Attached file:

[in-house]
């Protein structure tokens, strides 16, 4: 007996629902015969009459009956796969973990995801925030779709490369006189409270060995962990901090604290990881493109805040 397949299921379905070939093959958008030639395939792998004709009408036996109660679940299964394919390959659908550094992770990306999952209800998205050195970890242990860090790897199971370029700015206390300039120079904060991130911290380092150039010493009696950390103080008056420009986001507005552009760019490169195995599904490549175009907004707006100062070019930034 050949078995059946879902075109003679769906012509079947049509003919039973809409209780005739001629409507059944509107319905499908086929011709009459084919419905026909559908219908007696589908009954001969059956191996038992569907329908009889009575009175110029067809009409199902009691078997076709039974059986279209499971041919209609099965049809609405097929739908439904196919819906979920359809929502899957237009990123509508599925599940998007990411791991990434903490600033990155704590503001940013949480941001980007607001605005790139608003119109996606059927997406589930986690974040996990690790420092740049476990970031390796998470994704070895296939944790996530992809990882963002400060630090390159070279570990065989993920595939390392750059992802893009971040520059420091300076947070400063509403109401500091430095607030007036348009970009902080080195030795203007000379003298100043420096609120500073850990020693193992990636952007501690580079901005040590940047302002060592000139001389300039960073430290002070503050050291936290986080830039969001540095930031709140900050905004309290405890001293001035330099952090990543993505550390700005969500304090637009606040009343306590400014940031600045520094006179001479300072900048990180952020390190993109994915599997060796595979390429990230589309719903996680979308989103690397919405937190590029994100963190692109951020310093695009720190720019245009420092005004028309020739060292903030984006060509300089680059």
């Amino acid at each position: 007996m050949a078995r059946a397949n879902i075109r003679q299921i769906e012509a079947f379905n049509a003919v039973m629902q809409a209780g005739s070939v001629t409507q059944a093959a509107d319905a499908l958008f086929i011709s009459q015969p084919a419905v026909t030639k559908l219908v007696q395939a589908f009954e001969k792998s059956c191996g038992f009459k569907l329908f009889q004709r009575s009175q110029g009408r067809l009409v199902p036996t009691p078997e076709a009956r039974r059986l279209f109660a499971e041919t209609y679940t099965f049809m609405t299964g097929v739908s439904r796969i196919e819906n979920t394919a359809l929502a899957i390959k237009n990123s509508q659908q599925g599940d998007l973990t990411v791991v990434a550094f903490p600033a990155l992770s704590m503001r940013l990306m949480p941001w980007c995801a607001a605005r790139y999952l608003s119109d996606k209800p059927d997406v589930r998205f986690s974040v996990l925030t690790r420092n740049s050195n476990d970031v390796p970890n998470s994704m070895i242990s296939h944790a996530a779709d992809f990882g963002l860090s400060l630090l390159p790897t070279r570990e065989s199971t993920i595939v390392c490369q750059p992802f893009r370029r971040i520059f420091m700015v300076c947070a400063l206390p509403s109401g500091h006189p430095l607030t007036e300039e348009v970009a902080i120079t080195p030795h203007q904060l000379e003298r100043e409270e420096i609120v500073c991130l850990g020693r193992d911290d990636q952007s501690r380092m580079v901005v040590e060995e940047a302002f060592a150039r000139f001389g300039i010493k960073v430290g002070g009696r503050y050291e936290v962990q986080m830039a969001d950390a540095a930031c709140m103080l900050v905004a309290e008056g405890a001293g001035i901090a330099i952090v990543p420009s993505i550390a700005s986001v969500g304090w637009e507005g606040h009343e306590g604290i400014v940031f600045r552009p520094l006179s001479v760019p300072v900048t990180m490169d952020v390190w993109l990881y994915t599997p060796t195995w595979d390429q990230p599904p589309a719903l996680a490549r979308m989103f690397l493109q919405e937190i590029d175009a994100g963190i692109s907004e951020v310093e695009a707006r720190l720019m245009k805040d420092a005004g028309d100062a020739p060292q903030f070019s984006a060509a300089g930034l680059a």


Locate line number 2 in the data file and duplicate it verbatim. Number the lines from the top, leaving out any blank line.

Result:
């Protein structure tokens, strides 16, 4: 007996629902015969009459009956796969973990995801925030779709490369006189409270060995962990901090604290990881493109805040 397949299921379905070939093959958008030639395939792998004709009408036996109660679940299964394919390959659908550094992770990306999952209800998205050195970890242990860090790897199971370029700015206390300039120079904060991130911290380092150039010493009696950390103080008056420009986001507005552009760019490169195995599904490549175009907004707006100062070019930034 050949078995059946879902075109003679769906012509079947049509003919039973809409209780005739001629409507059944509107319905499908086929011709009459084919419905026909559908219908007696589908009954001969059956191996038992569907329908009889009575009175110029067809009409199902009691078997076709039974059986279209499971041919209609099965049809609405097929739908439904196919819906979920359809929502899957237009990123509508599925599940998007990411791991990434903490600033990155704590503001940013949480941001980007607001605005790139608003119109996606059927997406589930986690974040996990690790420092740049476990970031390796998470994704070895296939944790996530992809990882963002400060630090390159070279570990065989993920595939390392750059992802893009971040520059420091300076947070400063509403109401500091430095607030007036348009970009902080080195030795203007000379003298100043420096609120500073850990020693193992990636952007501690580079901005040590940047302002060592000139001389300039960073430290002070503050050291936290986080830039969001540095930031709140900050905004309290405890001293001035330099952090990543993505550390700005969500304090637009606040009343306590400014940031600045520094006179001479300072900048990180952020390190993109994915599997060796595979390429990230589309719903996680979308989103690397919405937190590029994100963190692109951020310093695009720190720019245009420092005004028309020739060292903030984006060509300089680059």